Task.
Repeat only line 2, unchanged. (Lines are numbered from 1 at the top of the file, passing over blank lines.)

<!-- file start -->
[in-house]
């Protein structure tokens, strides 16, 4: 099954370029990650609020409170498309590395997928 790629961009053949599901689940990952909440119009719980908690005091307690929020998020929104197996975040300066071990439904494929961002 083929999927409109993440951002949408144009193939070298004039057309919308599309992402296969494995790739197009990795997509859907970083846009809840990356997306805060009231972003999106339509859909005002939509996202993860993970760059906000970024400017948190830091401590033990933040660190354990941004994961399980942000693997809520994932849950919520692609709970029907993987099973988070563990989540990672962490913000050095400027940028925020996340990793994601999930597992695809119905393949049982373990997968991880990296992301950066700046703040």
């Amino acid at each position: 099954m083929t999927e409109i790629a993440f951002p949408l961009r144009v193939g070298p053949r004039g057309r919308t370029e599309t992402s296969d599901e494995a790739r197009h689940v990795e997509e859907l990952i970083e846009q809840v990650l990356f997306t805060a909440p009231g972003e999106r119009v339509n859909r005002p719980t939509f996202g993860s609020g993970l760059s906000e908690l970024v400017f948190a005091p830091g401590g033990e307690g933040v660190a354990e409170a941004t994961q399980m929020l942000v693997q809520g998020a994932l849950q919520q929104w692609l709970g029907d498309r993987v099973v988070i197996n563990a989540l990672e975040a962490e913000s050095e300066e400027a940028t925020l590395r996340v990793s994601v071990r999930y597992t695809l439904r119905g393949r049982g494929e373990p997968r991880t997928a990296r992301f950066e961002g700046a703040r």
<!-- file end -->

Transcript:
């Protein structure tokens, strides 16, 4: 099954370029990650609020409170498309590395997928 790629961009053949599901689940990952909440119009719980908690005091307690929020998020929104197996975040300066071990439904494929961002 083929999927409109993440951002949408144009193939070298004039057309919308599309992402296969494995790739197009990795997509859907970083846009809840990356997306805060009231972003999106339509859909005002939509996202993860993970760059906000970024400017948190830091401590033990933040660190354990941004994961399980942000693997809520994932849950919520692609709970029907993987099973988070563990989540990672962490913000050095400027940028925020996340990793994601999930597992695809119905393949049982373990997968991880990296992301950066700046703040």